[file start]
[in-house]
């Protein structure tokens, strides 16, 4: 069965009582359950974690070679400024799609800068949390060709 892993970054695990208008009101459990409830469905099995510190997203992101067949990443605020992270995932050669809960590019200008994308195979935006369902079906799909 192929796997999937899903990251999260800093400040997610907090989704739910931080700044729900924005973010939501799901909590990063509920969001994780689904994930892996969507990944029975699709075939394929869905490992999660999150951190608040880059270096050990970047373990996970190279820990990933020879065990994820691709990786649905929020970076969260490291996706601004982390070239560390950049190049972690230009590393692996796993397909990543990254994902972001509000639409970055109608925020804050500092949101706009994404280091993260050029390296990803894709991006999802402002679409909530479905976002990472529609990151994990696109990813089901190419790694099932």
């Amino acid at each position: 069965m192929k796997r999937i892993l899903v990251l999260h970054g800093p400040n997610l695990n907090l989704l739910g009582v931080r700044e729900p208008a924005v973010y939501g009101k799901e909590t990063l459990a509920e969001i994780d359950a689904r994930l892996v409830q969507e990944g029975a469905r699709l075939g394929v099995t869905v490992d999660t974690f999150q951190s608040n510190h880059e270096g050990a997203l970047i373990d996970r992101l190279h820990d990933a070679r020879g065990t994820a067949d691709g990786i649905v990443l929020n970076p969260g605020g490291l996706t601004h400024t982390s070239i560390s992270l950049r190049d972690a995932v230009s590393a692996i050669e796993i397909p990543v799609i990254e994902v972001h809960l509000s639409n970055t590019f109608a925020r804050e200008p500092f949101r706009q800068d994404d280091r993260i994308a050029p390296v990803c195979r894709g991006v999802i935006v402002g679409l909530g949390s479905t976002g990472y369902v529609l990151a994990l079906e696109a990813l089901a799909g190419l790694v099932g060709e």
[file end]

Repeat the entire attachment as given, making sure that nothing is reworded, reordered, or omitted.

[in-house]
């Protein structure tokens, strides 16, 4: 069965009582359950974690070679400024799609800068949390060709 892993970054695990208008009101459990409830469905099995510190997203992101067949990443605020992270995932050669809960590019200008994308195979935006369902079906799909 192929796997999937899903990251999260800093400040997610907090989704739910931080700044729900924005973010939501799901909590990063509920969001994780689904994930892996969507990944029975699709075939394929869905490992999660999150951190608040880059270096050990970047373990996970190279820990990933020879065990994820691709990786649905929020970076969260490291996706601004982390070239560390950049190049972690230009590393692996796993397909990543990254994902972001509000639409970055109608925020804050500092949101706009994404280091993260050029390296990803894709991006999802402002679409909530479905976002990472529609990151994990696109990813089901190419790694099932």
């Amino acid at each position: 069965m192929k796997r999937i892993l899903v990251l999260h970054g800093p400040n997610l695990n907090l989704l739910g009582v931080r700044e729900p208008a924005v973010y939501g009101k799901e909590t990063l459990a509920e969001i994780d359950a689904r994930l892996v409830q969507e990944g029975a469905r699709l075939g394929v099995t869905v490992d999660t974690f999150q951190s608040n510190h880059e270096g050990a997203l970047i373990d996970r992101l190279h820990d990933a070679r020879g065990t994820a067949d691709g990786i649905v990443l929020n970076p969260g605020g490291l996706t601004h400024t982390s070239i560390s992270l950049r190049d972690a995932v230009s590393a692996i050669e796993i397909p990543v799609i990254e994902v972001h809960l509000s639409n970055t590019f109608a925020r804050e200008p500092f949101r706009q800068d994404d280091r993260i994308a050029p390296v990803c195979r894709g991006v999802i935006v402002g679409l909530g949390s479905t976002g990472y369902v529609l990151a994990l079906e696109a990813l089901a799909g190419l790694v099932g060709e």